Information, such as genetic sequences, pervades all biological systems, and an ever growing array of “omics” technologies enables us to capture biological information at unprecedented rates of throughput. Quantitative disciplines like bioinformatics and integrative systems biology are essential components of all studies involving high-throughput data. The Bioinformatics and Integrative Biology group has a dual role:
- it develops and makes available to other groups quantitative methods to analyse high-throughput biological data, with a particular focus on viral-host interaction and viral evolution
- it provides to other in-vitro and in-vivo researchers throughout the Institute advice on scientific computing, bioinformatics methods and the design of complex experiments involving the use of large datasets.
Our scientific priorities are to understand:
- the molecular and system biology of complex viruses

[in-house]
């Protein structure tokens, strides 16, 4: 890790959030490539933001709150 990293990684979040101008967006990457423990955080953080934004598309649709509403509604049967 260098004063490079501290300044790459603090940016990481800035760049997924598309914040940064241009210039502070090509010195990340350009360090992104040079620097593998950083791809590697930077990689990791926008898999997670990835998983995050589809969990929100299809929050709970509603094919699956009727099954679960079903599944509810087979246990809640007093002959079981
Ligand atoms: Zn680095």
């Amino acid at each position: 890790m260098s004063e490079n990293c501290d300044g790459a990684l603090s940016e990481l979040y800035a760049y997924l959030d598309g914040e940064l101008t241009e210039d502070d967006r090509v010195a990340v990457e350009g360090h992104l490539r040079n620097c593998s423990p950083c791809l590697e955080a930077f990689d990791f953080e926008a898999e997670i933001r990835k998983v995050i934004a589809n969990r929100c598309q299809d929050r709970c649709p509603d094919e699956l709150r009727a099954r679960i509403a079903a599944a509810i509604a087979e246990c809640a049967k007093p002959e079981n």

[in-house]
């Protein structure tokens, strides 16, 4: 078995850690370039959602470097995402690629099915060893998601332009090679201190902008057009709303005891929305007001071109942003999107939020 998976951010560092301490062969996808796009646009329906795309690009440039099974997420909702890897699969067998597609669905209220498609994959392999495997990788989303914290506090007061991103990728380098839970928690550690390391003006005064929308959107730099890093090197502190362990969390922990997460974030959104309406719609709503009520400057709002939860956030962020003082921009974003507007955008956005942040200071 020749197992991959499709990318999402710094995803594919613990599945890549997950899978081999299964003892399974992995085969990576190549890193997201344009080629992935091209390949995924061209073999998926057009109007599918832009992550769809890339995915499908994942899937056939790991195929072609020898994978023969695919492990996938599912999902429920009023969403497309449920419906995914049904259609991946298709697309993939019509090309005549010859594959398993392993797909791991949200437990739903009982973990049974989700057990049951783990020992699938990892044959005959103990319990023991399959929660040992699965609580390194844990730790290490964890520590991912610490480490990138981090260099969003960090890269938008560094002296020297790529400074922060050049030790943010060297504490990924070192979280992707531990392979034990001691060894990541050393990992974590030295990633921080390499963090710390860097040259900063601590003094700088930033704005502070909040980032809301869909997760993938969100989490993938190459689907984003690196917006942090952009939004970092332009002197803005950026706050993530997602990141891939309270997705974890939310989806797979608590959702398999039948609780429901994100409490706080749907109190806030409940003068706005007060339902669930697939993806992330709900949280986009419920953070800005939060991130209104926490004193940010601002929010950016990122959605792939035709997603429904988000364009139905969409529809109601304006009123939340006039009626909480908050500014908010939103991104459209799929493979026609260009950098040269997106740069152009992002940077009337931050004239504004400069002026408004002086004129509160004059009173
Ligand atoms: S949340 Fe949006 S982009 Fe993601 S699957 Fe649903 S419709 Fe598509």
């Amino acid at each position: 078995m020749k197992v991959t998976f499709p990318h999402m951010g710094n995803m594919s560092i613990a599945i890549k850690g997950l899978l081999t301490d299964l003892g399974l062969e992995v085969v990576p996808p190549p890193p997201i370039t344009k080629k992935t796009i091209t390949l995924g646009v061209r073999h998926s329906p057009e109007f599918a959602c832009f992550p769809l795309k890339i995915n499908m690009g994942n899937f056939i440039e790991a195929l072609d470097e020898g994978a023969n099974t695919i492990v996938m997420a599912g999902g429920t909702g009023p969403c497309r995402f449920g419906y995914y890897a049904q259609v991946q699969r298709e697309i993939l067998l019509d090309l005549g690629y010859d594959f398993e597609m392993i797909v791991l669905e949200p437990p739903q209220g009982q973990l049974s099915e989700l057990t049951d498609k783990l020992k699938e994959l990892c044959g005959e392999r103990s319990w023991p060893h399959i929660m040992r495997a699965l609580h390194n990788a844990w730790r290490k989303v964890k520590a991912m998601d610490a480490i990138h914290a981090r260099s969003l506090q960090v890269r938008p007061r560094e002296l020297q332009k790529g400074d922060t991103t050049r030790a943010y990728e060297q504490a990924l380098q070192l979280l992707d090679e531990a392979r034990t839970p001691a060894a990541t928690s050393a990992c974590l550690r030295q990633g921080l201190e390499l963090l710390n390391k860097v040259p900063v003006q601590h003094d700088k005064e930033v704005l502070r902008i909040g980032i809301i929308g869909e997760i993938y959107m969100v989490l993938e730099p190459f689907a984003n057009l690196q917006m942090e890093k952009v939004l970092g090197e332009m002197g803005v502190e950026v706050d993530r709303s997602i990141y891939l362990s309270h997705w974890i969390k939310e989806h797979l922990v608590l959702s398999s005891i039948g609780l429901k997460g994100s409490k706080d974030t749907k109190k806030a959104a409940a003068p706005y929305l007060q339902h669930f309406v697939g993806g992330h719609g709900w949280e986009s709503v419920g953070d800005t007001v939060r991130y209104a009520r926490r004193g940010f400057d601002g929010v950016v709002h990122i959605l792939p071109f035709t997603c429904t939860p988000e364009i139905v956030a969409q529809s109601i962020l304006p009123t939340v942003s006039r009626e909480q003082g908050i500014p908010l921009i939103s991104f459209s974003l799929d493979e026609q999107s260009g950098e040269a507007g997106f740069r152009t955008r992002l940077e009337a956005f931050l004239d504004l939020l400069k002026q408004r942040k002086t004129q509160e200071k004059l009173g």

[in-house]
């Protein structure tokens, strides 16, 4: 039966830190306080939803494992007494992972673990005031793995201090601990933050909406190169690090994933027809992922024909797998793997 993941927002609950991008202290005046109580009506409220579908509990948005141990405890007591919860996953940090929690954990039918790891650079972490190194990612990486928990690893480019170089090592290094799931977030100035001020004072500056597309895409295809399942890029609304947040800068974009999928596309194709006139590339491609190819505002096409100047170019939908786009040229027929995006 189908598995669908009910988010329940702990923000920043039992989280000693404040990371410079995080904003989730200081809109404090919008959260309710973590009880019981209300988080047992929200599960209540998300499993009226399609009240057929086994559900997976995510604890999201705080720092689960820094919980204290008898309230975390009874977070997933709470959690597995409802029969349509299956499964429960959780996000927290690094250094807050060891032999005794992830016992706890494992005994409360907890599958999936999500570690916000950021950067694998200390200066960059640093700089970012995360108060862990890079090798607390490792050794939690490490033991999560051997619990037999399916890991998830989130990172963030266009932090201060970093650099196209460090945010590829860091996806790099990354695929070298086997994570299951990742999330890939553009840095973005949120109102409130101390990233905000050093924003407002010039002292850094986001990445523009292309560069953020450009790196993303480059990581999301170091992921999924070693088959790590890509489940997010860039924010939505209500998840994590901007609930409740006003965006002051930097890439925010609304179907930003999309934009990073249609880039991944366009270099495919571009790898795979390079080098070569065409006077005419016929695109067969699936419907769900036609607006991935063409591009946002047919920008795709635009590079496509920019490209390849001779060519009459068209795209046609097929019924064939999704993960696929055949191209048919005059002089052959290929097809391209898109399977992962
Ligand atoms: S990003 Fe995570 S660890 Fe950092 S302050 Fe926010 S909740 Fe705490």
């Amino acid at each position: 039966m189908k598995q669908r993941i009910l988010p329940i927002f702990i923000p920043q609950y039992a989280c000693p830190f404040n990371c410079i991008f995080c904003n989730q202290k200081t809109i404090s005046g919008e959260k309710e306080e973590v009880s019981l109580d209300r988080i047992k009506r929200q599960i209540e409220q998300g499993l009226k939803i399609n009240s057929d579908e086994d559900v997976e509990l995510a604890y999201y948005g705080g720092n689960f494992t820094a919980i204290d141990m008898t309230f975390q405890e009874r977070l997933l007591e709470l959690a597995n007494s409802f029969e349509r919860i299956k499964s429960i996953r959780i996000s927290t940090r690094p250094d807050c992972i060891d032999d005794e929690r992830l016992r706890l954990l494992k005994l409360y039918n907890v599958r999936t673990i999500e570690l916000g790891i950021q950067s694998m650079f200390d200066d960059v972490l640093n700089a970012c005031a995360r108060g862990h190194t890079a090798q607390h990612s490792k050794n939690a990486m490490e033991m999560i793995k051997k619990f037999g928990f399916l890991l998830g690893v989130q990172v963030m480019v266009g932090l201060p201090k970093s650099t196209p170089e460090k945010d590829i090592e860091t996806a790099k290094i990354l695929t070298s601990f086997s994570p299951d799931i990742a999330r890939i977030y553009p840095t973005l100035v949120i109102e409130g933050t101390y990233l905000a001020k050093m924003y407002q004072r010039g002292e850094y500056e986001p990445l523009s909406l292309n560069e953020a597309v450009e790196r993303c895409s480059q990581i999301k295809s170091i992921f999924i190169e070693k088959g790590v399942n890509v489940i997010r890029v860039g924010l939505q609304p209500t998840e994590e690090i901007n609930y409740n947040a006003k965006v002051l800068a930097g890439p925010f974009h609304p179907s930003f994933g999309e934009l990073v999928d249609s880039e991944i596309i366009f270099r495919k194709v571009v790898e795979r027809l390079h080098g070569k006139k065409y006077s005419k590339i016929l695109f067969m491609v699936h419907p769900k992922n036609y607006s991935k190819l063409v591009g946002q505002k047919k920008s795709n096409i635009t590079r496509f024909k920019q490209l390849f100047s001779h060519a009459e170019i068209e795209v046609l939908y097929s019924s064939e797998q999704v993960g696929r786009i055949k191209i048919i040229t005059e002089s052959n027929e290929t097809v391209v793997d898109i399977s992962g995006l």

- the systems biology of the host using virus as probes
- the evolution of viruses at molecular and population level
- the population dynamics of viral outbreaks.
Our research has additional impact arising from:
- the development of new analysis methods and techniques, and potentially new high-throughput assays and techniques
- the possibility of revisiting with modern methods and combining together a large number of historical datasets, in order to extract from them new biological information.
- the group operates a high-performance computer cluster featuring about 500 CPU cores and 0.5 PB of disk storage
- the group designs and makes available several pipelines for the analysis of high-throughput data specialised to the study of viral-host systems.